One common objection to pension reform that seeks to replace defined benefit (DB) plans with defined contribution (DC) plans is that such a shift will reduce retirement savings and consequently lessen retirement benefits for workers. A recent paper by Alicia Munnell et al. at the Center for Retirement Research at Boston College casts doubt on this claim.
The paper sets out to examine whether the shift to DC plans in the private sector since the early 1980s has led to lower retirement saving and wealth accumulation. To do this, the authors start by looking at the sum of DB benefit accruals and DC contributions as a percentage of private wages over time, using the new data from National Income and Product Accounts. For DB benefit accruals, a constant discount rate of 5.5 percent is used to revalue the accruals, measured by the change in the projected benefit obligation. Total DC contributions are determined by combining participant contributions, employer 401(k) contributions, and employer non-401(k) contributions, with leakages taken into account.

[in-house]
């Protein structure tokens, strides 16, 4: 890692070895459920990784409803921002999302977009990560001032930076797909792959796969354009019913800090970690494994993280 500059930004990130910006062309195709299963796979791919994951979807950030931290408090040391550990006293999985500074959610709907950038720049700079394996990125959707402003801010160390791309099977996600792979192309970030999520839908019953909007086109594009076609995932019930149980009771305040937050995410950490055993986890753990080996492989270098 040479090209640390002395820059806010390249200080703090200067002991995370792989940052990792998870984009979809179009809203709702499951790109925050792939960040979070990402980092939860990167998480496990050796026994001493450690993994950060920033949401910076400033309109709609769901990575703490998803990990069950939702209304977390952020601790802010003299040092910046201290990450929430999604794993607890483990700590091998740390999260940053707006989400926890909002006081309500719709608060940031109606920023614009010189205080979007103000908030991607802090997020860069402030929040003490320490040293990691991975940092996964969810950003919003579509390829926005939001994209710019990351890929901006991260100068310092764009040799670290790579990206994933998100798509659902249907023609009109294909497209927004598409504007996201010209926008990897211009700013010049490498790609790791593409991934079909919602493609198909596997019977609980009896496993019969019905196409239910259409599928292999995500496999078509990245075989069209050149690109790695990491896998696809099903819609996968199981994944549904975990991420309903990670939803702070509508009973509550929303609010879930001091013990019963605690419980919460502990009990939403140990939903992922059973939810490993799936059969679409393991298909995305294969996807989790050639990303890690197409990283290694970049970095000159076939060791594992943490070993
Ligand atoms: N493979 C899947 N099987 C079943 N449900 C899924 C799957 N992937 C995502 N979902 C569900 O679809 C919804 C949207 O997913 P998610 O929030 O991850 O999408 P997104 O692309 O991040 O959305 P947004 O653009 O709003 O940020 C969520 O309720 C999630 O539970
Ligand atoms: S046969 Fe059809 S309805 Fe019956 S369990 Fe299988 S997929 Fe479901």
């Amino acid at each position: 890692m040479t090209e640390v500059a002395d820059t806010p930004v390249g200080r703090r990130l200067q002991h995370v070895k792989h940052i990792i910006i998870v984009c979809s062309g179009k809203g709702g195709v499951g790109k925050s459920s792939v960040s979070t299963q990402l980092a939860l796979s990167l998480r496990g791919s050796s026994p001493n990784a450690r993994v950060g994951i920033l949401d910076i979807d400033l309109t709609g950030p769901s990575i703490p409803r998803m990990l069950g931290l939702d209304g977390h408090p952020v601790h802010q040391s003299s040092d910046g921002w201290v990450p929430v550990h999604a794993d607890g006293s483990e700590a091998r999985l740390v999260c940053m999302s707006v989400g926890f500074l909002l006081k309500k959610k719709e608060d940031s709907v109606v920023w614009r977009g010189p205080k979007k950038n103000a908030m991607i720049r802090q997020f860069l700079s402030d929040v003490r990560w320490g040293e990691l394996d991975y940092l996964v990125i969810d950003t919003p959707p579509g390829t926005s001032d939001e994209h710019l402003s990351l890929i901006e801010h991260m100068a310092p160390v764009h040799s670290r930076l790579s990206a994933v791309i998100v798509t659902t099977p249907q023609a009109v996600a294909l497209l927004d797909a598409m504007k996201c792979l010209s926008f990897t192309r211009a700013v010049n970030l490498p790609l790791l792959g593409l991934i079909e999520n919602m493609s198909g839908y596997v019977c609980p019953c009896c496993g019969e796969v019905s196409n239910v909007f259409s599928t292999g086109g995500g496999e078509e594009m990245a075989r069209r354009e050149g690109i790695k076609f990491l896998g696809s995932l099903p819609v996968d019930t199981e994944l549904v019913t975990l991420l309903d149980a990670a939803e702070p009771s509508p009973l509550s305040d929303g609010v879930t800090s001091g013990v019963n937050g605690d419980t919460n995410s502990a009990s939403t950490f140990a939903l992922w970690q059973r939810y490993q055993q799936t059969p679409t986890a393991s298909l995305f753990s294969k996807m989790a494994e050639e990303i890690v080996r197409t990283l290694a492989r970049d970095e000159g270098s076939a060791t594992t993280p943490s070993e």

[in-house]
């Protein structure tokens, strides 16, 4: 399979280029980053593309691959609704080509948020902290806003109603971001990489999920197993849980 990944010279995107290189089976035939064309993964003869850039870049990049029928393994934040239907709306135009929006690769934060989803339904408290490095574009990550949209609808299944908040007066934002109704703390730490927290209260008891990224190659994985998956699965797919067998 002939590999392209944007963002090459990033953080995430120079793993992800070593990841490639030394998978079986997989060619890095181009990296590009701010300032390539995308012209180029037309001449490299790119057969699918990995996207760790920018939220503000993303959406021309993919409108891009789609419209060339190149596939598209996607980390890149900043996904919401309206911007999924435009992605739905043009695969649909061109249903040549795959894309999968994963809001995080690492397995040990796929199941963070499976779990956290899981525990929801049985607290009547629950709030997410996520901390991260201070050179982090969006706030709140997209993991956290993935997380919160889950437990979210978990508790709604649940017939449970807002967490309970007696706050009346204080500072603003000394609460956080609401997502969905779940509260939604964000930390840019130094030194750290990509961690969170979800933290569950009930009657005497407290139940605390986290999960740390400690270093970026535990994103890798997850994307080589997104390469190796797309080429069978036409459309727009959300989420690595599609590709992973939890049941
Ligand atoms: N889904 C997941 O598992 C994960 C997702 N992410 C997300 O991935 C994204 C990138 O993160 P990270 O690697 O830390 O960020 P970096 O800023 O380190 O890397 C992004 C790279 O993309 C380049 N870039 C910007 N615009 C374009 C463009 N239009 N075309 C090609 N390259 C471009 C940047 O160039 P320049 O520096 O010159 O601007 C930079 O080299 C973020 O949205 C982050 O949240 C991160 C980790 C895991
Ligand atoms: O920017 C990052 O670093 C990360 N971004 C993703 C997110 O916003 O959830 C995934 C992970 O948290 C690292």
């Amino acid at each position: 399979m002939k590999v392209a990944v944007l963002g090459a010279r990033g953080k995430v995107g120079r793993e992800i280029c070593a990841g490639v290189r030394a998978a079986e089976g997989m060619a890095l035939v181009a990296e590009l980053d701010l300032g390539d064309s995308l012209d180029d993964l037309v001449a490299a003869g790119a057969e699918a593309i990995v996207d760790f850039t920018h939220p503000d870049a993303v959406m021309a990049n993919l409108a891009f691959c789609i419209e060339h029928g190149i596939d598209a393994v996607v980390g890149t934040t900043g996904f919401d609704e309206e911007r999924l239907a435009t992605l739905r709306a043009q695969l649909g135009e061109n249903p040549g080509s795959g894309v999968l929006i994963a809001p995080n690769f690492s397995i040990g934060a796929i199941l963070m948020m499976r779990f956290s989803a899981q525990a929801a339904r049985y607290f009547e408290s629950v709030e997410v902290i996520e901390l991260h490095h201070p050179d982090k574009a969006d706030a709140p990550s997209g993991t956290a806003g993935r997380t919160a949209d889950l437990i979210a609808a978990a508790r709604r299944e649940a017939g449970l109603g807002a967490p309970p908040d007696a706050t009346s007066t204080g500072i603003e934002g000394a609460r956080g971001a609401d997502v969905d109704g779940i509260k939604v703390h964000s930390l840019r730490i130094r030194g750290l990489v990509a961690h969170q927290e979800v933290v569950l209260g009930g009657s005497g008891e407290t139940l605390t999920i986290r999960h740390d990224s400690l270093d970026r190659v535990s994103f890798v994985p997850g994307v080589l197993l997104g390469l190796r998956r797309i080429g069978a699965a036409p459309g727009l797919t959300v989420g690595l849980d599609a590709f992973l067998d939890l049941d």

The paper finds that the decline in DB accruals has not been fully offset by the rise in DC contributions, resulting in a slight decrease in overall retirement saving. However, when investment returns are taken into consideration, the annual change in pension wealth has remained stable over time, thanks to higher returns associated with riskier investments for 401(k) plans.
To read the full paper, go here.